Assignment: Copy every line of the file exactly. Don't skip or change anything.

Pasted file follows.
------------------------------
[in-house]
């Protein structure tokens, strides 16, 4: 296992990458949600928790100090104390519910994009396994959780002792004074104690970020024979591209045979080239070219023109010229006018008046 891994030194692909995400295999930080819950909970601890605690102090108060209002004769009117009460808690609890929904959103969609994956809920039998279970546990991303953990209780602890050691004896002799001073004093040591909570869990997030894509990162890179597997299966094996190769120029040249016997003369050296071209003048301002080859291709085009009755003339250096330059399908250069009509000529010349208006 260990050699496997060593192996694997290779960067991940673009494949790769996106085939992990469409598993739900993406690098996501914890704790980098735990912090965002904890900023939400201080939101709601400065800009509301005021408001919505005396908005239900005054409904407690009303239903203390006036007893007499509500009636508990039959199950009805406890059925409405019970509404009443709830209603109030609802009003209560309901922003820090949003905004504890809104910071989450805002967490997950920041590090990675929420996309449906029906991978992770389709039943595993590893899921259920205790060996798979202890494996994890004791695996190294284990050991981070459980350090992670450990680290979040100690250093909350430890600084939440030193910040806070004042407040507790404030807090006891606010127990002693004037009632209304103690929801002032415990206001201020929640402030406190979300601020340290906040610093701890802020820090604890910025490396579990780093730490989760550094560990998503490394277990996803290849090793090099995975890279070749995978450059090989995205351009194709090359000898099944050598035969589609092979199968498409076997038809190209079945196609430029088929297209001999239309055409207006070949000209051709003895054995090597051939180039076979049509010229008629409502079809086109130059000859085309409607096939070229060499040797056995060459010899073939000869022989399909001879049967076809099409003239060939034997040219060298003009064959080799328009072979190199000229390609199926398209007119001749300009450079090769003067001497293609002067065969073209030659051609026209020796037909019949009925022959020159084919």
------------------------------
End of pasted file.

[in-house]
């Protein structure tokens, strides 16, 4: 296992990458949600928790100090104390519910994009396994959780002792004074104690970020024979591209045979080239070219023109010229006018008046 891994030194692909995400295999930080819950909970601890605690102090108060209002004769009117009460808690609890929904959103969609994956809920039998279970546990991303953990209780602890050691004896002799001073004093040591909570869990997030894509990162890179597997299966094996190769120029040249016997003369050296071209003048301002080859291709085009009755003339250096330059399908250069009509000529010349208006 260990050699496997060593192996694997290779960067991940673009494949790769996106085939992990469409598993739900993406690098996501914890704790980098735990912090965002904890900023939400201080939101709601400065800009509301005021408001919505005396908005239900005054409904407690009303239903203390006036007893007499509500009636508990039959199950009805406890059925409405019970509404009443709830209603109030609802009003209560309901922003820090949003905004504890809104910071989450805002967490997950920041590090990675929420996309449906029906991978992770389709039943595993590893899921259920205790060996798979202890494996994890004791695996190294284990050991981070459980350090992670450990680290979040100690250093909350430890600084939440030193910040806070004042407040507790404030807090006891606010127990002693004037009632209304103690929801002032415990206001201020929640402030406190979300601020340290906040610093701890802020820090604890910025490396579990780093730490989760550094560990998503490394277990996803290849090793090099995975890279070749995978450059090989995205351009194709090359000898099944050598035969589609092979199968498409076997038809190209079945196609430029088929297209001999239309055409207006070949000209051709003895054995090597051939180039076979049509010229008629409502079809086109130059000859085309409607096939070229060499040797056995060459010899073939000869022989399909001879049967076809099409003239060939034997040219060298003009064959080799328009072979190199000229390609199926398209007119001749300009450079090769003067001497293609002067065969073209030659051609026209020796037909019949009925022959020159084919």